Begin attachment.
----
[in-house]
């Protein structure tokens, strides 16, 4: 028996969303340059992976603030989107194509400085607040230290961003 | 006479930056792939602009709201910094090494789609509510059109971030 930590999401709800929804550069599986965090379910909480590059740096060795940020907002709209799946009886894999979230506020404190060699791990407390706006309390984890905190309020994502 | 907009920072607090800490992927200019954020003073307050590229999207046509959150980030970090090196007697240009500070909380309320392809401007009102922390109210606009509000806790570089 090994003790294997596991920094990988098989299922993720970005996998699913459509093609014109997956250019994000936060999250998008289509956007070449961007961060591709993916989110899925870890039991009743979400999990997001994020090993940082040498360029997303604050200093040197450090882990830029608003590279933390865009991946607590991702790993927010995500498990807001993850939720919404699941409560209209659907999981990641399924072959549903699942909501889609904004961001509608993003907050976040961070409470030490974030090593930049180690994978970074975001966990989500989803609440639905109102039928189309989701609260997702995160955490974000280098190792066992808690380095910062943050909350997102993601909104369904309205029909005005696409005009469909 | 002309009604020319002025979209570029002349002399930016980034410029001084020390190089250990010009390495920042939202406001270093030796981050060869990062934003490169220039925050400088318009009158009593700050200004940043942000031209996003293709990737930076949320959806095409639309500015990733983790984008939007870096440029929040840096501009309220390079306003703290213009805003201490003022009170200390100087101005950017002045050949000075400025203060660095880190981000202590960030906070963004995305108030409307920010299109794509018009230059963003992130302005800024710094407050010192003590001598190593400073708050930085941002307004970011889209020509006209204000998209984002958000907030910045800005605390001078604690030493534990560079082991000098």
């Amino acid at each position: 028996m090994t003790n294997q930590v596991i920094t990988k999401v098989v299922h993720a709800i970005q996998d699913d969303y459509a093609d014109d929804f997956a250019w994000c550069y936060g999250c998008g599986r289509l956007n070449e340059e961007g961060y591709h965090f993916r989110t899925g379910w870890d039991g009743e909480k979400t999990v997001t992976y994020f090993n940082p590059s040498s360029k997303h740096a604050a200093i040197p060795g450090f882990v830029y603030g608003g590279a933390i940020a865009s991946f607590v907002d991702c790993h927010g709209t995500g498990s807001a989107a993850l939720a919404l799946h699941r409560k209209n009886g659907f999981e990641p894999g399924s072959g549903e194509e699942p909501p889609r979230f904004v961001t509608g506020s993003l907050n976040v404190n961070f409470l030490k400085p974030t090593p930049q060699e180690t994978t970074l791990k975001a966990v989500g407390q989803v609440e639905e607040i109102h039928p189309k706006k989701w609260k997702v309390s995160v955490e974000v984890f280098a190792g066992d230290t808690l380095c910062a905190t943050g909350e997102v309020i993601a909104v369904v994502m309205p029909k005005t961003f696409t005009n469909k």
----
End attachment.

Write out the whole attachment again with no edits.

[in-house]
């Protein structure tokens, strides 16, 4: 028996969303340059992976603030989107194509400085607040230290961003 | 006479930056792939602009709201910094090494789609509510059109971030 930590999401709800929804550069599986965090379910909480590059740096060795940020907002709209799946009886894999979230506020404190060699791990407390706006309390984890905190309020994502 | 907009920072607090800490992927200019954020003073307050590229999207046509959150980030970090090196007697240009500070909380309320392809401007009102922390109210606009509000806790570089 090994003790294997596991920094990988098989299922993720970005996998699913459509093609014109997956250019994000936060999250998008289509956007070449961007961060591709993916989110899925870890039991009743979400999990997001994020090993940082040498360029997303604050200093040197450090882990830029608003590279933390865009991946607590991702790993927010995500498990807001993850939720919404699941409560209209659907999981990641399924072959549903699942909501889609904004961001509608993003907050976040961070409470030490974030090593930049180690994978970074975001966990989500989803609440639905109102039928189309989701609260997702995160955490974000280098190792066992808690380095910062943050909350997102993601909104369904309205029909005005696409005009469909 | 002309009604020319002025979209570029002349002399930016980034410029001084020390190089250990010009390495920042939202406001270093030796981050060869990062934003490169220039925050400088318009009158009593700050200004940043942000031209996003293709990737930076949320959806095409639309500015990733983790984008939007870096440029929040840096501009309220390079306003703290213009805003201490003022009170200390100087101005950017002045050949000075400025203060660095880190981000202590960030906070963004995305108030409307920010299109794509018009230059963003992130302005800024710094407050010192003590001598190593400073708050930085941002307004970011889209020509006209204000998209984002958000907030910045800005605390001078604690030493534990560079082991000098």
């Amino acid at each position: 028996m090994t003790n294997q930590v596991i920094t990988k999401v098989v299922h993720a709800i970005q996998d699913d969303y459509a093609d014109d929804f997956a250019w994000c550069y936060g999250c998008g599986r289509l956007n070449e340059e961007g961060y591709h965090f993916r989110t899925g379910w870890d039991g009743e909480k979400t999990v997001t992976y994020f090993n940082p590059s040498s360029k997303h740096a604050a200093i040197p060795g450090f882990v830029y603030g608003g590279a933390i940020a865009s991946f607590v907002d991702c790993h927010g709209t995500g498990s807001a989107a993850l939720a919404l799946h699941r409560k209209n009886g659907f999981e990641p894999g399924s072959g549903e194509e699942p909501p889609r979230f904004v961001t509608g506020s993003l907050n976040v404190n961070f409470l030490k400085p974030t090593p930049q060699e180690t994978t970074l791990k975001a966990v989500g407390q989803v609440e639905e607040i109102h039928p189309k706006k989701w609260k997702v309390s995160v955490e974000v984890f280098a190792g066992d230290t808690l380095c910062a905190t943050g909350e997102v309020i993601a909104v369904v994502m309205p029909k005005t961003f696409t005009n469909k």